USING FONTS: ADOBE ILLUSTRATOR TYPE PORTRAIT
Students will use the Adobe Photoshop software to create pieces related to the art and design field.
Student Objectives: Adobe Photoshop
Provided with multiple lectures, examples, study guides, guided practices and student resources, the students will be able to demonstrate an understanding of computer design software (rasterized image artwork - Adobe Photoshop) by producing a completed digital photo manipulation project that show the use of 8 or more tools. (i.e.; type tool, path tool, clone tool, etc.)
Program Of Study Requirements:
Commercial Art - 500 - DIGITAL IMAGING
507 - Demonstrate basic use of image editing software (e.g. Photoshop).
508 - Demonstrate intermediate use of image editing software (e.g. Photoshop).program.
Commercial Art: 100 -
ORIENTATION302 - Design basic geometric and organic forms showing texture and tone.
303 - Create Line Art
505 - Demonstrate basic use of a vector-based drawing program (e.g. Illustrator).
506 - Demonstrate intermediate use of a vector-based drawing program (e.g. Illustrator).
For this project we are going to learn how to create cool portraits made entirely from type. This is a time consuming technique but not too difficult to learn. We are going to use Adobe Illustrator and most of the time we will work with the Envelope Distort feature on text.
This is how the final design will look like:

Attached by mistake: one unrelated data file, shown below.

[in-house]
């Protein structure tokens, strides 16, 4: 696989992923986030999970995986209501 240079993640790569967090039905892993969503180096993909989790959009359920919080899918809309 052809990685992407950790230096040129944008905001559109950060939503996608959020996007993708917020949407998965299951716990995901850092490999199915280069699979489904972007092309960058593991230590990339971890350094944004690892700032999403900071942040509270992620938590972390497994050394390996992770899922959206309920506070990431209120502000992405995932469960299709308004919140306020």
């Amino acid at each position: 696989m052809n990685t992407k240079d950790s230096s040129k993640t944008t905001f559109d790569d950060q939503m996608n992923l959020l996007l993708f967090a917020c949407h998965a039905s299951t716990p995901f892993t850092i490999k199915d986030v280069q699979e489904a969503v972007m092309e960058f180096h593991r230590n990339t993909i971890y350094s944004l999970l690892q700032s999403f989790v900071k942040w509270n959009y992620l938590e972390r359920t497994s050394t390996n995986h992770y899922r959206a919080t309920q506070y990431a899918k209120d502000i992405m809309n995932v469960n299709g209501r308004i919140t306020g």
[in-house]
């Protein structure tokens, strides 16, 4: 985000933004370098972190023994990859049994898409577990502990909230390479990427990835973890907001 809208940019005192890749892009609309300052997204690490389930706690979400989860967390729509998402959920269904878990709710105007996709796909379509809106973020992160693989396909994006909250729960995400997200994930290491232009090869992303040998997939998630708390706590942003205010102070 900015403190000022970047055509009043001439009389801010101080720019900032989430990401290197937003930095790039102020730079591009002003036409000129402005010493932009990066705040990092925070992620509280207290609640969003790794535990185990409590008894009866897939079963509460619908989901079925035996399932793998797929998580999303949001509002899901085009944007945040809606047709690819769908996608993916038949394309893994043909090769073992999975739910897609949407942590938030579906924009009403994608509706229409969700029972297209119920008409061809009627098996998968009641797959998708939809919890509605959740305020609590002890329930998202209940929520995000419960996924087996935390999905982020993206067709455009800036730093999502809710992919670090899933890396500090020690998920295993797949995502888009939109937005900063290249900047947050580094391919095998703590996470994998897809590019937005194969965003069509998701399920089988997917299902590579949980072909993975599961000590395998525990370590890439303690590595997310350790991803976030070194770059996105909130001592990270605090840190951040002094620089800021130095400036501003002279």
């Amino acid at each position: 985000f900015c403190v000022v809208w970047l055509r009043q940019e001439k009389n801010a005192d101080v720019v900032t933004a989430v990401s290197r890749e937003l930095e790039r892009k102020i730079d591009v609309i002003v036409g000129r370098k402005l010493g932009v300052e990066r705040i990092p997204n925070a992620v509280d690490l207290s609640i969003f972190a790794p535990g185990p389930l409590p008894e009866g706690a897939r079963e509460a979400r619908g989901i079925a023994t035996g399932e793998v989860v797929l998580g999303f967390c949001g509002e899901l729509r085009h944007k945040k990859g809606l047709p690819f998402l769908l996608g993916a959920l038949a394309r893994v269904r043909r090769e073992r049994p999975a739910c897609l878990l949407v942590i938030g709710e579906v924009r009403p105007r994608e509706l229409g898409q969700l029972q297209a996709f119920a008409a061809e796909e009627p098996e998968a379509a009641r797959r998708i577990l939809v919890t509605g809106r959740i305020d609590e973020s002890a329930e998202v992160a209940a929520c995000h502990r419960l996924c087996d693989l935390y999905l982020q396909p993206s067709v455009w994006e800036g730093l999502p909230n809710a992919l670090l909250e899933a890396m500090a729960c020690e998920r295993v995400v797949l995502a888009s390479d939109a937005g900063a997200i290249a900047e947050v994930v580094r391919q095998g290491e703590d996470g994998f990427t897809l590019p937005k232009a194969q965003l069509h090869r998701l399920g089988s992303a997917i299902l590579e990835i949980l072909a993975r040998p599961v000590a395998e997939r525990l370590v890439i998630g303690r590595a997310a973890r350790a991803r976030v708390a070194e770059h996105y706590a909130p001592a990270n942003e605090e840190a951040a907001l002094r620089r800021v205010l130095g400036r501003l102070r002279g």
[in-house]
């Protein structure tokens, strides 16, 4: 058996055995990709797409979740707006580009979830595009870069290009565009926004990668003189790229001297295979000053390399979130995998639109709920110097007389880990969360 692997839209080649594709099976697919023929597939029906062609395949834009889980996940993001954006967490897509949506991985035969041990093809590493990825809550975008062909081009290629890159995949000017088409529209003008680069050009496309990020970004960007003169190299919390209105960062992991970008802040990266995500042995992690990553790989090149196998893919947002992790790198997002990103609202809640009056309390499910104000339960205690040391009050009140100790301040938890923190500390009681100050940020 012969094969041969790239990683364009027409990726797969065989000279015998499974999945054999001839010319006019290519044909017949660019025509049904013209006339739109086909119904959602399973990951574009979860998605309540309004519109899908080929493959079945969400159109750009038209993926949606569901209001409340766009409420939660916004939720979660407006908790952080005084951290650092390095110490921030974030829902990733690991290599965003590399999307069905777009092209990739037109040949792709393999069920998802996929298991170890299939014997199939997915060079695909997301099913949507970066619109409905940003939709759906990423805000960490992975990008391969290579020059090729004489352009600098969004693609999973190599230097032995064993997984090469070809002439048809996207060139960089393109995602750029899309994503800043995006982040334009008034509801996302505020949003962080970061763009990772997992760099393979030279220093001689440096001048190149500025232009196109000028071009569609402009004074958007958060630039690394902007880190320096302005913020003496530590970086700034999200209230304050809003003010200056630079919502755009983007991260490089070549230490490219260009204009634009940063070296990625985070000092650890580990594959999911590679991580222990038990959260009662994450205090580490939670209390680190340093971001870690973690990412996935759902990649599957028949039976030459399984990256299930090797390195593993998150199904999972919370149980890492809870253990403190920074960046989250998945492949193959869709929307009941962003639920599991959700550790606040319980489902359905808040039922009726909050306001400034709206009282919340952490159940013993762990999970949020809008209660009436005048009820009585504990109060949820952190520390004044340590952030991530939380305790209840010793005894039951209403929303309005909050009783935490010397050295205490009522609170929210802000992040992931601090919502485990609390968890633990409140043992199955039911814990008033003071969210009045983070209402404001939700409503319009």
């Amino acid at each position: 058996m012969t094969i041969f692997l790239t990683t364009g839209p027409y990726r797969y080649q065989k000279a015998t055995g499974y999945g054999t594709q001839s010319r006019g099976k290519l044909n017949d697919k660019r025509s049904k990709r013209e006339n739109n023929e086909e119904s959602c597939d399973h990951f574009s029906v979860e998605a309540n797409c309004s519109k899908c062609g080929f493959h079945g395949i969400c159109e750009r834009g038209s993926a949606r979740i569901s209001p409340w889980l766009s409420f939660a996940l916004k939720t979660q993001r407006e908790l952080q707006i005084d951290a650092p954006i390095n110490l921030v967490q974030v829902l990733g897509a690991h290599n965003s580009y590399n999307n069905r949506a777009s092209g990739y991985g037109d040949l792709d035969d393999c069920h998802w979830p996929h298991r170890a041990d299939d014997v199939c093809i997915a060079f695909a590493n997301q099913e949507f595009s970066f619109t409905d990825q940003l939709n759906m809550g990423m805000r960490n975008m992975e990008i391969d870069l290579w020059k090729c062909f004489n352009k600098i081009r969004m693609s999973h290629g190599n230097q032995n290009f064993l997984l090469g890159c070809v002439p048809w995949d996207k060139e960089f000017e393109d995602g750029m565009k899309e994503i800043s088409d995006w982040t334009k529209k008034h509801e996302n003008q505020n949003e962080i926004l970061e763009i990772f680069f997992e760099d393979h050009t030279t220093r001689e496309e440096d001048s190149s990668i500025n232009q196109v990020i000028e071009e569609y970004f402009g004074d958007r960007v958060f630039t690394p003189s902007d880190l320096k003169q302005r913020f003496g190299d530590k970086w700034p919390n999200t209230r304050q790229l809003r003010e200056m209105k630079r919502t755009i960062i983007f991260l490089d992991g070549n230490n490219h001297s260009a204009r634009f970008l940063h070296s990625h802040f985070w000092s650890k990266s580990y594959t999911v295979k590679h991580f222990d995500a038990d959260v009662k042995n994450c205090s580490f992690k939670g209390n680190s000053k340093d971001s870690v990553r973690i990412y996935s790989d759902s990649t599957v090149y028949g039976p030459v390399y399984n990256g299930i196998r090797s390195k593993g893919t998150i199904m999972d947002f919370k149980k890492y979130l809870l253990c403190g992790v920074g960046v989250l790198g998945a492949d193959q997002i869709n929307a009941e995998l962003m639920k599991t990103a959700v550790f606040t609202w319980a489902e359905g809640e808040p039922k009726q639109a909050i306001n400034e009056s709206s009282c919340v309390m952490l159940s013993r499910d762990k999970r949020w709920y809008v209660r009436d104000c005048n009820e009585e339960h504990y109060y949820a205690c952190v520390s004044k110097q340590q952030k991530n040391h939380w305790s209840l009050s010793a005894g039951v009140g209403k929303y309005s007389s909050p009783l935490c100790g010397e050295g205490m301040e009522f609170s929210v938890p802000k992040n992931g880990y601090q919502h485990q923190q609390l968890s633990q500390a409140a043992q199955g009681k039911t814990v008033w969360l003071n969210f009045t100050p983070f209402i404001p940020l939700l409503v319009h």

For many beginners, the task of picking fonts is a mystifying process. There seem to be endless choices — from normal, conventional-looking fonts to novelty candy cane fonts and bunny fonts — with no way of understanding the options, only never-ending lists of categories and recommendations. Selecting the right typeface is a mixture of firm rules and loose intuition, and takes years of experience to develop a feeling for.
Over the last few weeks we have learned about the importance of Fonts used in Graphic design and how it can make or break it. There are literally hundreds of thousands of Fonts on the Internet, but which ones should you use for your design? ...that depends on the design. If your designing wedding invitations, you wouldn't want to use an urban graffiti font. Common sense and knowledge of the elements of design will help you through the process.
First Year Students:
For this project, you will create a portrait of a famous individual and create of them using only Fonts. The famous person can be:
An Actor or Actress as themselves or in costume from a movie they were in.
A Singer or someone known withing the music industry (DJ, Producer, etc.)
An Artist or Writer
Politician or Social/Environmental Activist
Second Year Students:
The 2nd Year type design project is to develop an 11x17 vertical layout travel poster. Using the skills you learned last year, how can you only use type to develop a poster for like, New York or Paris for example. Research description words of the area you want people to visit.
Lecture - Using Illustrator and Photoshop
We'll be using Adobe Illustrator for this assignment using some specific tools like the Distort, Mesh, and Type commands. We will also need to use Adobe Photoshop to import your image and prepare it to be brought into Illustrator and traced over. We will go over the key components needed to complete this assignment.
Activity 1 - Selecting and preparing your image in Abobe Photoshop
Go on to Google and do an image search to find your famous person.